Circumcision: Medically Necessary or Unnecessarily Intrusive?

by Siobhan. E. Brown

Circumcision: Medically Necessary or Unnecessarily Intrusive?

 There are few medical discussions that cause heated debate quite like Circumcision. Some parents choose the procedure because they believe it is medically necessary, decreasing their child’s chances of contracting STD’s and keeping their bodies more hygienic.  Some parents circumcise their children in order to conform or because they support social, cultural or religious norms within their community. Other parents refuse the procedure believing instead that it is medically risky, unnecessarily painful, and/or removes another human being’s ability to choose what to do with their own bodies.


What Exactly is Circumcision? 

During the procedure the male foreskin is surgically removed from the penis. The procedure is usually done within the first two days of a babies life. The procedure takes about ten minutes and requires approximately one week to heal.


The Hygiene Debate:

Some parents believe that circumcision allows the penis to be cleaned more easily and is therefore more hygenic. In babies and young boys, prior to foreskin retracting on it’s own, the foreskin is tightly fused to the head of the penis, in order to keep germs out without preventing the baby or child’s ability to urinate. Between the ages of 3 and puberty the foreskin separates on its own. For intact (males who have not been circumcised) males the foreskin should never be forcibly retracted (pulled back) in order to clean under it as this can cause physical damage. Proper cleaning of babies and boys peniscan be done relatively easily by simply washing with water and a gentle soap on the outside of the penis (only what is seen).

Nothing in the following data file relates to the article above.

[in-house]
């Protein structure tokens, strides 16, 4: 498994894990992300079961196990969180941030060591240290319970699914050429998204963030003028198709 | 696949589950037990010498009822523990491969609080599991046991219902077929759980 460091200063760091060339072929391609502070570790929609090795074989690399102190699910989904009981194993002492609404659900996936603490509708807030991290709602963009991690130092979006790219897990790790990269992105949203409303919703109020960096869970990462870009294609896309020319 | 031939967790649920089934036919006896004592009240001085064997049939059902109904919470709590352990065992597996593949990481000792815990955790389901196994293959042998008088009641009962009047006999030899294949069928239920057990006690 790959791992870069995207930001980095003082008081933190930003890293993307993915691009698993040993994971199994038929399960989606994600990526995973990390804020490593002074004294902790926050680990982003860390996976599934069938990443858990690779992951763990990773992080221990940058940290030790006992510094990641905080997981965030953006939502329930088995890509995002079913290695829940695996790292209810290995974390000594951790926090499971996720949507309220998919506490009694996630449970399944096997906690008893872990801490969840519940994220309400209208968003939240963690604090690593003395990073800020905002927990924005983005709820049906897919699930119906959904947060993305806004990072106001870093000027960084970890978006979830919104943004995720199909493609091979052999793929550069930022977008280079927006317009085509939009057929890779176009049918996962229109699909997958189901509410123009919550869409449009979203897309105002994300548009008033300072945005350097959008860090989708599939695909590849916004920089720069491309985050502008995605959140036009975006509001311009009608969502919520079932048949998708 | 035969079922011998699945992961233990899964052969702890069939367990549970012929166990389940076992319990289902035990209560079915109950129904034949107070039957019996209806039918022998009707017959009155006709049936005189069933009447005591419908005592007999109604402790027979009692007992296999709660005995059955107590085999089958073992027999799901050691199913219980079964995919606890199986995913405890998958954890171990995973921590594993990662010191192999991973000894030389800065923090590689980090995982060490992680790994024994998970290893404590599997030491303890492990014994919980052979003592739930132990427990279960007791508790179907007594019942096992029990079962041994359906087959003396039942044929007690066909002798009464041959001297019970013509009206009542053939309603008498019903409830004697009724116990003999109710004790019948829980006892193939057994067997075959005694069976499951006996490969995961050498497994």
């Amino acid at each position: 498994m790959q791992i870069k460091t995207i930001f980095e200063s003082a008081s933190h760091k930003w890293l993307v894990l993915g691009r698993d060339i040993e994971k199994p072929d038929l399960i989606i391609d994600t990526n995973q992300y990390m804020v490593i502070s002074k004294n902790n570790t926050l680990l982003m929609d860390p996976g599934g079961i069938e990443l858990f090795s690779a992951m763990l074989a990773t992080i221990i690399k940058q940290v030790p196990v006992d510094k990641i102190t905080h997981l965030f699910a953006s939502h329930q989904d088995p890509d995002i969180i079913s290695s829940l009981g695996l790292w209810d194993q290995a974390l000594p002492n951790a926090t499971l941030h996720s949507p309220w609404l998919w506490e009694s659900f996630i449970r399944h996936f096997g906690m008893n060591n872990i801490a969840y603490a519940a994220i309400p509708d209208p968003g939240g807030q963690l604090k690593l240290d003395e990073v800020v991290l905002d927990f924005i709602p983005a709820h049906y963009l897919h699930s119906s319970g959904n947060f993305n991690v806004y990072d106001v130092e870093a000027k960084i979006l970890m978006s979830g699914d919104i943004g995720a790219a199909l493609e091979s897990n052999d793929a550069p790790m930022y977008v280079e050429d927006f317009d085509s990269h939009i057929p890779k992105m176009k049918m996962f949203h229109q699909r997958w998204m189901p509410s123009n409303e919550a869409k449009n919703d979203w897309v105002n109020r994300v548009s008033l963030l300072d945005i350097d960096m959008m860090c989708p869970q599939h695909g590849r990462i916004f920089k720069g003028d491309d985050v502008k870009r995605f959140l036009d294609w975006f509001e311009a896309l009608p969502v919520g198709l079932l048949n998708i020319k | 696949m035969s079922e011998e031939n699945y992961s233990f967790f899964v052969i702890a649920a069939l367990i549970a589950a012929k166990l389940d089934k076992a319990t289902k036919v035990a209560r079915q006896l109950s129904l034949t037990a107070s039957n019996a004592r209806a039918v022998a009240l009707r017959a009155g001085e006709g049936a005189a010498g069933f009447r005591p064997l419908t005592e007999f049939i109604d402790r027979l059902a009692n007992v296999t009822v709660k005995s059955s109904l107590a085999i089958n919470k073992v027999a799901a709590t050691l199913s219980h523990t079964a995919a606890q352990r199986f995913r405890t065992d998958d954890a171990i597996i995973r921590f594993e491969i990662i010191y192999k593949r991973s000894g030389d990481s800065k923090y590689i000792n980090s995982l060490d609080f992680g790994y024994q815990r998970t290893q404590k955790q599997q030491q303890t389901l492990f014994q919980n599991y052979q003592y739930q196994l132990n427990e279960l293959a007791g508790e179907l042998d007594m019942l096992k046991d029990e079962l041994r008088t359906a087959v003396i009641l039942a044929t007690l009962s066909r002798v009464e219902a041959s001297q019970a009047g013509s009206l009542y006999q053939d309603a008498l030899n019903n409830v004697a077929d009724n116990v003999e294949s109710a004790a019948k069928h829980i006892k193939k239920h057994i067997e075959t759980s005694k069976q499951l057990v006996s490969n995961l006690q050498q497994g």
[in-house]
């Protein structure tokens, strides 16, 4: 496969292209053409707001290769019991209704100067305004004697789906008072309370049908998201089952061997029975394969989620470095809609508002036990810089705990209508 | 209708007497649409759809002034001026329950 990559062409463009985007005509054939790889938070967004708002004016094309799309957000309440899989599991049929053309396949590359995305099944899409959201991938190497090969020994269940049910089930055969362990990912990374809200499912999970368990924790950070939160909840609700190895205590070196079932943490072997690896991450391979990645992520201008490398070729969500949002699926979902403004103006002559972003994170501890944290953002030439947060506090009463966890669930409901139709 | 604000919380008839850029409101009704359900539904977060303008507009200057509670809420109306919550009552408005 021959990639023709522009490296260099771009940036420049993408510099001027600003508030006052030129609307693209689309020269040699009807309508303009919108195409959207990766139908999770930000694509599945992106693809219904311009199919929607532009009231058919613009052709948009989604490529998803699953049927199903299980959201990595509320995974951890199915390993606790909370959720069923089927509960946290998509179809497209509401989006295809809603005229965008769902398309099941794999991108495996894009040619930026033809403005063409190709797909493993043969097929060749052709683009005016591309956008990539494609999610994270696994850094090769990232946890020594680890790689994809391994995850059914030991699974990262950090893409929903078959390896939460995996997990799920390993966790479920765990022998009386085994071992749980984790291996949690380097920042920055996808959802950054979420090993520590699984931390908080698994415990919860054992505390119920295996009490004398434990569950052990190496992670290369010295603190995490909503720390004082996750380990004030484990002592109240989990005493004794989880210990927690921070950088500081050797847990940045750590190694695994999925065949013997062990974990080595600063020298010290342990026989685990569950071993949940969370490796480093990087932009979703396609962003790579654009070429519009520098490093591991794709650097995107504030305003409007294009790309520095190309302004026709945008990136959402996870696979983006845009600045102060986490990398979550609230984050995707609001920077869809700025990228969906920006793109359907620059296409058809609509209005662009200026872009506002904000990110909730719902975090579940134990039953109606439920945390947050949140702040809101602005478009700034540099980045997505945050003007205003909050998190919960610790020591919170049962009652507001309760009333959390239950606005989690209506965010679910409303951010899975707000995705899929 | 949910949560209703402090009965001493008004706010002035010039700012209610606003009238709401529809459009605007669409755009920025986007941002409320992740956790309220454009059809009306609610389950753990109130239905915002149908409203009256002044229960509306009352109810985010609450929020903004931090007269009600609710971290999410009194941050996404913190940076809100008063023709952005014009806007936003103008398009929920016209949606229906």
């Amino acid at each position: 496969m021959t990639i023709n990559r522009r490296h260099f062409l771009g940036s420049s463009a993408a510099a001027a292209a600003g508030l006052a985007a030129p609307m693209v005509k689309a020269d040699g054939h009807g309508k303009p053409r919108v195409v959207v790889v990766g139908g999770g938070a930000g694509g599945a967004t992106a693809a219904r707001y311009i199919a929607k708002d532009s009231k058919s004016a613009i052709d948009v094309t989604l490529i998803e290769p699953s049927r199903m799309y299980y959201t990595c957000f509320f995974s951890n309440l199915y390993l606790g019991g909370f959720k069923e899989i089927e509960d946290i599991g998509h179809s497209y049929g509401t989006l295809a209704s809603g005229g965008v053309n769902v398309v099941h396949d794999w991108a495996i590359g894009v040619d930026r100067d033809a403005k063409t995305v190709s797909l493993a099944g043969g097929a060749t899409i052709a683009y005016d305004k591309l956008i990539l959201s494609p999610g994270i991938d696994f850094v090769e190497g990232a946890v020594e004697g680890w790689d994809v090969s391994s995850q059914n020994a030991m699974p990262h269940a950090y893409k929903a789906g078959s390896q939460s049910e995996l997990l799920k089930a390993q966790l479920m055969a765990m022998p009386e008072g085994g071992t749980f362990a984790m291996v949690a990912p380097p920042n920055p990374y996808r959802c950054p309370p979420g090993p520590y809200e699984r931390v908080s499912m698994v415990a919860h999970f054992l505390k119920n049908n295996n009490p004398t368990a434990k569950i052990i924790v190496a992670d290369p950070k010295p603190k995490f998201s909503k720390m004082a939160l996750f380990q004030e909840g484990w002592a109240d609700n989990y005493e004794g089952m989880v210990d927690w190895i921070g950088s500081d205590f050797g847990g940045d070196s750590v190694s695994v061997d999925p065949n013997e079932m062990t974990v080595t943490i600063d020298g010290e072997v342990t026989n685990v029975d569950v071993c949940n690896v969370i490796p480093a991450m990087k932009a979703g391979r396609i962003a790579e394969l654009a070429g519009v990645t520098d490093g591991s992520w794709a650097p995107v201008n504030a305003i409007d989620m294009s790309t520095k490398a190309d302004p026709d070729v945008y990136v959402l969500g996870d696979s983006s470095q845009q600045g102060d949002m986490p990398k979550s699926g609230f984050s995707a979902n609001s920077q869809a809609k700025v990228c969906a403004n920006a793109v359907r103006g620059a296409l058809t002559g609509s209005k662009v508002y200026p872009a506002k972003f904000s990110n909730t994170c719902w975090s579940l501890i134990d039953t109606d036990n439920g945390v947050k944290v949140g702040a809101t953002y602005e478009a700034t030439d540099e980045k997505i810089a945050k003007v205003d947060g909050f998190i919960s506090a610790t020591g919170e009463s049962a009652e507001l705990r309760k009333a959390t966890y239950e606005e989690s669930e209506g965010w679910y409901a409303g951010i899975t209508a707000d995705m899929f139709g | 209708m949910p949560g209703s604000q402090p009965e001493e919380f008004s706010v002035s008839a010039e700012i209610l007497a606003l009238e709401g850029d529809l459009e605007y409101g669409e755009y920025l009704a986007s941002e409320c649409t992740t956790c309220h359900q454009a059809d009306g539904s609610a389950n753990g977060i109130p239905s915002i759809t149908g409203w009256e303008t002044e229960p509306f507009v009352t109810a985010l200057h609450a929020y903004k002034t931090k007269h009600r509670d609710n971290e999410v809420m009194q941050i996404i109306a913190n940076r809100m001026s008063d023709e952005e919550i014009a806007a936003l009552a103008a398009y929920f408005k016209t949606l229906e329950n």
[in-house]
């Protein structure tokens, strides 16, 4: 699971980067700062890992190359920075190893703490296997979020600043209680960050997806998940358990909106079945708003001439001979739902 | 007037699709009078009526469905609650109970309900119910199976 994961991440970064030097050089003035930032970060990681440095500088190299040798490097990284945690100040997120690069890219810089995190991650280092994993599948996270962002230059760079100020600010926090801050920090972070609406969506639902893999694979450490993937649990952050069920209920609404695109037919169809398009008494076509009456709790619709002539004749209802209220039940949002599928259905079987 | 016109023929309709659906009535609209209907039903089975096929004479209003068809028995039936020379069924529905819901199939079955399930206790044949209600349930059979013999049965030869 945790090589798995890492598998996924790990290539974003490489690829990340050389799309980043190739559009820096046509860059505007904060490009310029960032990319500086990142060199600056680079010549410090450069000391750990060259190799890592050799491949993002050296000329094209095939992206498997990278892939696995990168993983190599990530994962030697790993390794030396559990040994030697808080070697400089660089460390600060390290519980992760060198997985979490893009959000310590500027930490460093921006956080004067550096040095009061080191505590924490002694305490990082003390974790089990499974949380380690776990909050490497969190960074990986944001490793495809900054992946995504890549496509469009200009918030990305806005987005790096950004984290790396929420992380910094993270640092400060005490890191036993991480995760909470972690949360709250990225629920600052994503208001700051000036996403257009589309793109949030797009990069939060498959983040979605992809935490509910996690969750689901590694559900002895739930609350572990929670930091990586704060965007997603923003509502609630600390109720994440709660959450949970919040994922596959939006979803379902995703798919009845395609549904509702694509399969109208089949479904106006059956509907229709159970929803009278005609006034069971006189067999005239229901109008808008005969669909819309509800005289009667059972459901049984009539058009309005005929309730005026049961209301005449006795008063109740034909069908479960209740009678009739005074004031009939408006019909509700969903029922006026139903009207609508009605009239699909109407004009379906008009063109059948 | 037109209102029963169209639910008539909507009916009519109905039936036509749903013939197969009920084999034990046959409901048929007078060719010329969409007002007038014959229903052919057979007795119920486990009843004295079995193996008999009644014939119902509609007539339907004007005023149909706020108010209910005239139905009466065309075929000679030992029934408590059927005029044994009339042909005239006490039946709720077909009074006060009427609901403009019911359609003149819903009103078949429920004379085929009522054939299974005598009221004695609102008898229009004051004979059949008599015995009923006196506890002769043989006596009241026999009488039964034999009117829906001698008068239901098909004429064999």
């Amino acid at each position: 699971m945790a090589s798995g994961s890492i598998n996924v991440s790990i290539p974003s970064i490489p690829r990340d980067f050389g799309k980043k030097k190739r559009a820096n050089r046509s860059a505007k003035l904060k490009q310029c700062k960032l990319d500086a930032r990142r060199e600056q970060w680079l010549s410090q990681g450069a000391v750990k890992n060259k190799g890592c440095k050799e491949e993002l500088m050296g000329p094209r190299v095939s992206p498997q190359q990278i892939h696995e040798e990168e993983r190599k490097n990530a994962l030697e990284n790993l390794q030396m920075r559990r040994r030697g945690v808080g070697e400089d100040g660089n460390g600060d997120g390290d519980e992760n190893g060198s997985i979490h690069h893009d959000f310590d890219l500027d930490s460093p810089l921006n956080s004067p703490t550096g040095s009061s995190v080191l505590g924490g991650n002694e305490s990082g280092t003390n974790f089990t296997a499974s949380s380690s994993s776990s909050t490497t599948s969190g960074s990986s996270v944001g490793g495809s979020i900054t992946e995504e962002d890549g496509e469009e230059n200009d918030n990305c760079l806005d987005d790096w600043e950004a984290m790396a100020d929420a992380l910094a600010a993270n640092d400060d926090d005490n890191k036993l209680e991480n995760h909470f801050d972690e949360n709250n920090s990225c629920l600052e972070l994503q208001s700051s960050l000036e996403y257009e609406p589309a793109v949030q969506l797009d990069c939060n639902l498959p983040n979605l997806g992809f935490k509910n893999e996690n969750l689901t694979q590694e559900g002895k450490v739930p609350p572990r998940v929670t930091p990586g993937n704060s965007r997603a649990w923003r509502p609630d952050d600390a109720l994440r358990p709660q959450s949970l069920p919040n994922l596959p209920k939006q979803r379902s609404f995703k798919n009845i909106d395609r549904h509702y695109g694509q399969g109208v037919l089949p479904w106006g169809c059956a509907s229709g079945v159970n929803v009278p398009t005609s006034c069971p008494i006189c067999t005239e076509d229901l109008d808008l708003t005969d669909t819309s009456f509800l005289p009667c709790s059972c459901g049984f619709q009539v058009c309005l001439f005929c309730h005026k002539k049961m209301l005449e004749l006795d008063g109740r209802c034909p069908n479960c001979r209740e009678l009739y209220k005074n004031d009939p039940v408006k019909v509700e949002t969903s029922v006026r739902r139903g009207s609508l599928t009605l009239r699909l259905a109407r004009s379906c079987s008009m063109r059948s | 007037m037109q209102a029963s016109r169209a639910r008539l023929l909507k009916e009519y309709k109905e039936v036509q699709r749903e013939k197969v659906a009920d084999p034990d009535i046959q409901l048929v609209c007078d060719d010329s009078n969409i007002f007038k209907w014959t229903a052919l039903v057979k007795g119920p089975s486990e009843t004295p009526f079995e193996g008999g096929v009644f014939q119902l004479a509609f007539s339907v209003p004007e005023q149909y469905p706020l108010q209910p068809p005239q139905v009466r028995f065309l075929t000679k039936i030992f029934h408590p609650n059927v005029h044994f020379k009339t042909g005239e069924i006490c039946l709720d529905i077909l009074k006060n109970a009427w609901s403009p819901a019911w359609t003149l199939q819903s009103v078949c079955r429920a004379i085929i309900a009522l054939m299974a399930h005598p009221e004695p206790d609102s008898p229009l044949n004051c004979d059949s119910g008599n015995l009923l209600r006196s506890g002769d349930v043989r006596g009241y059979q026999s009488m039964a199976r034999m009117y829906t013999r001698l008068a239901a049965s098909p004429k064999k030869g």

Clinical Findings:

According to Dr. Lida Farid Family Physician at Parkway Health,”Multiple studies demonstrate health benefits associated with circumcision. These include reduced risk of urinary tract infections in infants, reduced risk of penile cancer, and reduced risk of sexually transmitted diseases including HIV in heterosexual men.  Although these health benefits are widely accepted by the medical community, the American Academy of Pediatrics is still recommending against neontal circumcision as they feel that there is not enough scientific evidence to recommend it to the general population routinely.”  

When looking through medical findings and clinical websites, some reports are strongly in favor of circumcision, claiming that the procedure reduces the risk of males contracting STD’s, UTI’s and Penile Cancer. Other health care practitioners give the procedure a more lukewarm review, claiming that the supposed benefits do not warrant mandating the practice.  

“There are some potential medical benefits of circumcision in terms of a slightly lower risk of urinary tract infections (UTIs) in little boys, certain sexually transmitted infections in men, and penile cancer. However, all of these problems are uncommon (for example, only about 1% of all boys will have a UTI), so lowering the risk of an uncommon problem isn’t a huge benefit.” (WebMD)